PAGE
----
The second DVD features the majority of supplemental material. The best of the bunch is an excellent documentary entitled, “Return to Escape From New York.” Carpenter talks about how the character of Snake Plissken came from a life-long admiration of anti-heroes who rebel against authority. Russell states that Snake is his favourite character out of all the films he has done. Incredibly, the film was actually shot in St. Louis after a big fire in 1977 that burnt out several blocks of the downtown area. Carpenter and his crew convinced the city to shut off the electricity to these blocks at night and they proceeded to transform the burnt out remains into a New York City of the future. Another treat for fans is all the new cast and crew interviews conducted especially for this documentary: the always radiant Adrienne Barbeau, the normally publicity shy Harry Dean Stanton and even the Duke himself, Isaac Hayes! They all speak fondly of their experiences on the film.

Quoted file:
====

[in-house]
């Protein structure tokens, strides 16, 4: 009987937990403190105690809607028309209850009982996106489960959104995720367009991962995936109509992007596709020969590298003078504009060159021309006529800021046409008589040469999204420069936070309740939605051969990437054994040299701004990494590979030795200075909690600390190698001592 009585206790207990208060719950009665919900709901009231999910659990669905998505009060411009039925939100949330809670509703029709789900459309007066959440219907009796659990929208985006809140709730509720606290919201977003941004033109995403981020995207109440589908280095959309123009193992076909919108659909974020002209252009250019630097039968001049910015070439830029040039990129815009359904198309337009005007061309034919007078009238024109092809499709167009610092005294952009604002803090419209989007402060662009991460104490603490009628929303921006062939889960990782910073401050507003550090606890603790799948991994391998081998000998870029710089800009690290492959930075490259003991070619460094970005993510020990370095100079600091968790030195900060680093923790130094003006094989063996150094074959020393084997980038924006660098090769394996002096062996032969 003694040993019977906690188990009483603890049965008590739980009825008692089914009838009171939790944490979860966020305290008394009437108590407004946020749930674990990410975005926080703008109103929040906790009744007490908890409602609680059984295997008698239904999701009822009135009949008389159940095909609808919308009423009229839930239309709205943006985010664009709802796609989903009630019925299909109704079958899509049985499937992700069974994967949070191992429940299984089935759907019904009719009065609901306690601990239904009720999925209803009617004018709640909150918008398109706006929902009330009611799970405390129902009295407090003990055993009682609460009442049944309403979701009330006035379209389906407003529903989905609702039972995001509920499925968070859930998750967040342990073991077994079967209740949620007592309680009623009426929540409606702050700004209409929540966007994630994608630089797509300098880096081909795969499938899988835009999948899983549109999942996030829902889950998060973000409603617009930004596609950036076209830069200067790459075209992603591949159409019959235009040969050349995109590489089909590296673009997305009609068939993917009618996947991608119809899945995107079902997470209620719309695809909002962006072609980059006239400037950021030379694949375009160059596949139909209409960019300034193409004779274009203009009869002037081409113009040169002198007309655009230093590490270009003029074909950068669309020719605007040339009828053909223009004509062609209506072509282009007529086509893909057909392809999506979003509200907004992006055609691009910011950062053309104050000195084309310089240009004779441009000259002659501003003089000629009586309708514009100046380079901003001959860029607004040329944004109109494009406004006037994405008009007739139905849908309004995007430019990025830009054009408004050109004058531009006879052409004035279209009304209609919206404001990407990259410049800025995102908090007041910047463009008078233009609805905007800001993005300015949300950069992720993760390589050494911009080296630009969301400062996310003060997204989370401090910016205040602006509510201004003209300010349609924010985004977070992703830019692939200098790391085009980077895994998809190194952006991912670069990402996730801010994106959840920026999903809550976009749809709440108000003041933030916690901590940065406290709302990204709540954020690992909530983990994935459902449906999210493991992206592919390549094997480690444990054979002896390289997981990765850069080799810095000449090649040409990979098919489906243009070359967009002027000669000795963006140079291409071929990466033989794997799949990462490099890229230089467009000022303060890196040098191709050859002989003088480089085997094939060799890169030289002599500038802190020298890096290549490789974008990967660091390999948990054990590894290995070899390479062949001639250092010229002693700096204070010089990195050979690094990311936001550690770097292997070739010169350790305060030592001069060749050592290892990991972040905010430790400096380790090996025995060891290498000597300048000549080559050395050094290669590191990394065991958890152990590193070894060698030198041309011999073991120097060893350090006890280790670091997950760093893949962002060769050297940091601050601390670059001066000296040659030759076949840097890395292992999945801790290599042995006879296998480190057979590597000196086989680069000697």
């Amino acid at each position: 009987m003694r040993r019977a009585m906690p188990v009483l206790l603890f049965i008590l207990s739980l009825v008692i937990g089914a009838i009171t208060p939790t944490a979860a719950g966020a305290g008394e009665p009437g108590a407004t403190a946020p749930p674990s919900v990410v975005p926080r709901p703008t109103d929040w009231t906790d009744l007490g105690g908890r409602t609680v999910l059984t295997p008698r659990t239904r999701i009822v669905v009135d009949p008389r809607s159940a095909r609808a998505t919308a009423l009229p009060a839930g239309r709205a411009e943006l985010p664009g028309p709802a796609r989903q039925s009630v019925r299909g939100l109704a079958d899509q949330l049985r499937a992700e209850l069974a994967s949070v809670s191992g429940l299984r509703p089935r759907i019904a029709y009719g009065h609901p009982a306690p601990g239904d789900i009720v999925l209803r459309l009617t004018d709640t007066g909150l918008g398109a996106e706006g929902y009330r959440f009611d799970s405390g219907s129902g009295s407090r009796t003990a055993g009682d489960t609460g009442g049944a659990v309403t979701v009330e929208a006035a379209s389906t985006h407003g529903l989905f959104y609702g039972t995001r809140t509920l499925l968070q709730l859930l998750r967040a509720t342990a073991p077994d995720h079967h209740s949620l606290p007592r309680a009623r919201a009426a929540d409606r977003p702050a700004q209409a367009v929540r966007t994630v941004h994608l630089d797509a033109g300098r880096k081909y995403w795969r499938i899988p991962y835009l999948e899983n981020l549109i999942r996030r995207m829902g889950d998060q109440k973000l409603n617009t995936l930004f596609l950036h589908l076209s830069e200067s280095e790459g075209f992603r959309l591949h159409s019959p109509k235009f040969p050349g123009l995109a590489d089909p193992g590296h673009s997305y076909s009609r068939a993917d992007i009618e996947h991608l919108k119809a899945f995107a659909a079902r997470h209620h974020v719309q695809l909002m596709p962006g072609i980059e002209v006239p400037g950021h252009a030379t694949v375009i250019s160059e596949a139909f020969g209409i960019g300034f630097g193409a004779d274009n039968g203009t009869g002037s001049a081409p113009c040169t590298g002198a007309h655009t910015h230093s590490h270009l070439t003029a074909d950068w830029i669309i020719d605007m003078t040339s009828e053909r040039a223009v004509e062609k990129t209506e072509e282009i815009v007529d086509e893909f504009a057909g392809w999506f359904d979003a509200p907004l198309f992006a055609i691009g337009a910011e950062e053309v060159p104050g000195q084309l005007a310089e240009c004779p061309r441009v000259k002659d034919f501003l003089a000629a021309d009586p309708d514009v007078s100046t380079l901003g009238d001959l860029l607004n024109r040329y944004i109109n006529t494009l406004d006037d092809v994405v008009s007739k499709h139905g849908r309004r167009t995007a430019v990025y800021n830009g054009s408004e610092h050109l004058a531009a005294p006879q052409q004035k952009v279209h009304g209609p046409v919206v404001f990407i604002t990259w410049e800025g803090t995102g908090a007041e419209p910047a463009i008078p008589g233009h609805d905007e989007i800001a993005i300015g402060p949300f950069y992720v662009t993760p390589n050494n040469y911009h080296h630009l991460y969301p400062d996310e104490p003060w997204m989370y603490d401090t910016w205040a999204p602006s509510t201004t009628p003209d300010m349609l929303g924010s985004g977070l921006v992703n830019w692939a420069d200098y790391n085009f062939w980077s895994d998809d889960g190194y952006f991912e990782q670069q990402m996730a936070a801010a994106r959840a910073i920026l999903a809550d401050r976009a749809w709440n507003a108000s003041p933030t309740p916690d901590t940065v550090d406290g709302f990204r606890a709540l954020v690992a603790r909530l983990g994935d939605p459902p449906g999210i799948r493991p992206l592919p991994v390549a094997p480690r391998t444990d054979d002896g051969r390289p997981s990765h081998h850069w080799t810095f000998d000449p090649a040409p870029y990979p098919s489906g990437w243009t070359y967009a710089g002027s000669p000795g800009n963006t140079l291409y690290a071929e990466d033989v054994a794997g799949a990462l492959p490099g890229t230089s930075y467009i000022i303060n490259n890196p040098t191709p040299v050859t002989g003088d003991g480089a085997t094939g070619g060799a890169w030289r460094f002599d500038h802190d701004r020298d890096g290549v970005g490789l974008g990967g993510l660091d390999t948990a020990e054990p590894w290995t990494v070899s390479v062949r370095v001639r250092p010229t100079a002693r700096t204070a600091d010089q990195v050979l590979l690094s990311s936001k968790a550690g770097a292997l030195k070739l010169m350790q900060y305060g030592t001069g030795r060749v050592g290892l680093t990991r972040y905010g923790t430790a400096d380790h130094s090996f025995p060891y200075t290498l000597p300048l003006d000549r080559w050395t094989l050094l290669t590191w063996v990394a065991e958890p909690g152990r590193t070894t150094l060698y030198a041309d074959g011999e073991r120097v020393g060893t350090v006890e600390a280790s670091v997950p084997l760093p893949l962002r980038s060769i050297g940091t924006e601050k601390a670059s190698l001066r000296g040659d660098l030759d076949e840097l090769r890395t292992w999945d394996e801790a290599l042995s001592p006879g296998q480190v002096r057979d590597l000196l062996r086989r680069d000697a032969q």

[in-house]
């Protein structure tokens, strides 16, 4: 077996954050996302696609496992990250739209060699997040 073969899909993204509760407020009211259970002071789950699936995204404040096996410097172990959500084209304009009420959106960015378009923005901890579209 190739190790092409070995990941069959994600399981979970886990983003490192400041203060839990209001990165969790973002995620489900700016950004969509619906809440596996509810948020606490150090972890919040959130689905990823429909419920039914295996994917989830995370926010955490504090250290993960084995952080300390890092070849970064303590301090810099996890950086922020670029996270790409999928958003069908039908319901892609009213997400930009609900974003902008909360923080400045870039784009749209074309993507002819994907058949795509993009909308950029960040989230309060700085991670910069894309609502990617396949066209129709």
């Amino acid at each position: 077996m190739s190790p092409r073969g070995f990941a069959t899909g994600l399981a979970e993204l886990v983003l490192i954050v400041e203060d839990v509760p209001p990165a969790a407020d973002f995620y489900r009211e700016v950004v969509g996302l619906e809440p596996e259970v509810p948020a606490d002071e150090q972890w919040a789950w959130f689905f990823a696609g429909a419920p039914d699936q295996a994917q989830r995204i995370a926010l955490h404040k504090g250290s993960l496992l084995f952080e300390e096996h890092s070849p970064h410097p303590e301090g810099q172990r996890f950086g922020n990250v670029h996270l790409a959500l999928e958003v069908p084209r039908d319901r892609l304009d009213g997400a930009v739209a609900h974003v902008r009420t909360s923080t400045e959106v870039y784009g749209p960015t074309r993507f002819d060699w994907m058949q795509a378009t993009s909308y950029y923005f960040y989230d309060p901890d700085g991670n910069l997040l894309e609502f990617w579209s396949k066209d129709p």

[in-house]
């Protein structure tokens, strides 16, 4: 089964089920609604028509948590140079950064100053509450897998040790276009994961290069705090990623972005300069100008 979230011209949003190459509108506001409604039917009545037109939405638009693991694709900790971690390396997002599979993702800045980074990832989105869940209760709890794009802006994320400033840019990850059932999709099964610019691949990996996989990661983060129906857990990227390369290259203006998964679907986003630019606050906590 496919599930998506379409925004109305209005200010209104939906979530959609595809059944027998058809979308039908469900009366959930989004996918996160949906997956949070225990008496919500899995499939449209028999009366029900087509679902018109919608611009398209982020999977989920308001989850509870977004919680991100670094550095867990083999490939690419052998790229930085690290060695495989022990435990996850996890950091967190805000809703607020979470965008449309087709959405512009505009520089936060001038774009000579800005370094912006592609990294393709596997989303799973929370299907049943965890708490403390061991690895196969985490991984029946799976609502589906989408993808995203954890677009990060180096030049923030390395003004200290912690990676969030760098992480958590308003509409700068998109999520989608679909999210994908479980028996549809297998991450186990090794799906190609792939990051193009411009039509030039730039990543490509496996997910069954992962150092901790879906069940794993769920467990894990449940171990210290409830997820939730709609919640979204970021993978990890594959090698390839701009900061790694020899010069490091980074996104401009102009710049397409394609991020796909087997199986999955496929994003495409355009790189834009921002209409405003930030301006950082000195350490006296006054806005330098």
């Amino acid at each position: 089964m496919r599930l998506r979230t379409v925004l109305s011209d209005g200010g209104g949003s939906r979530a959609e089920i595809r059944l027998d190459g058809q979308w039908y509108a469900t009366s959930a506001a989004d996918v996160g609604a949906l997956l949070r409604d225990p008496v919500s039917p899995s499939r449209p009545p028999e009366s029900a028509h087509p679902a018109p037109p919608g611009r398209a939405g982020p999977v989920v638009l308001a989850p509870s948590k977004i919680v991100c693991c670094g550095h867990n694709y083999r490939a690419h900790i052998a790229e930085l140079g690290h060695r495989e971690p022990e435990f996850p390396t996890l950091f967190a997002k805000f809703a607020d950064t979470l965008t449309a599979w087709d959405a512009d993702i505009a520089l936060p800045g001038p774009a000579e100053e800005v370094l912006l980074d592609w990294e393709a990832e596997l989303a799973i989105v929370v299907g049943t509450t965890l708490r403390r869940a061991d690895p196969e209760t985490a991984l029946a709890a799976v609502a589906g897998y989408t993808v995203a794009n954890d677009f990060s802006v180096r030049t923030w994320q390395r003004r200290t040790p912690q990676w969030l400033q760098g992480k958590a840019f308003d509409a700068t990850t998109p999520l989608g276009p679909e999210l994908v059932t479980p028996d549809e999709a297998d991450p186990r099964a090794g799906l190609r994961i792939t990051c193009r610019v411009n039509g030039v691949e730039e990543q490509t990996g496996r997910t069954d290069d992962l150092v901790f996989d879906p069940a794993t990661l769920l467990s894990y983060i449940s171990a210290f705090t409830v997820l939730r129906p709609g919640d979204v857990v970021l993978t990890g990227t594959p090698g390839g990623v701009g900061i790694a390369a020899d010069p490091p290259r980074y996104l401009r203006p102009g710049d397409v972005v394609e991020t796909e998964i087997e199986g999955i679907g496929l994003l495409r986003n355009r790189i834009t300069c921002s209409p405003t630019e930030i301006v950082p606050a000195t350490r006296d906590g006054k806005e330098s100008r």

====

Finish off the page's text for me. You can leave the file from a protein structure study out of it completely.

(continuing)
“Making of John Carpenter’s Snake Plissken Chronicles Comic” is a photo montage showing how an issue of the comic book is put together from rough sketches to its arrival in stores. In a nice touch, the issue that is shown is also included with the DVD.
“Snake Bites” trailer montage is a collection of clips from the film scored to some atmospheric electronic music. This really isn’t all that interesting and seems like unnecessary padding to fill out the DVD.
The other extra that has been eagerly anticipated by fans is the famous original opening of the film. Snake and his partner rob a bank and are caught with Snake being arrested and his partner being gunned down. This scene sets up Snake’s arrival at the New York prison but Carpenter cut it because test audiences were confused by it. This footage was thought to be lost long ago. It is finally being presented in its entirety on this DVD. The footage is quite grainy but watchable and features an optional audio commentary by Carpenter and Russell (who had never seen the footage before).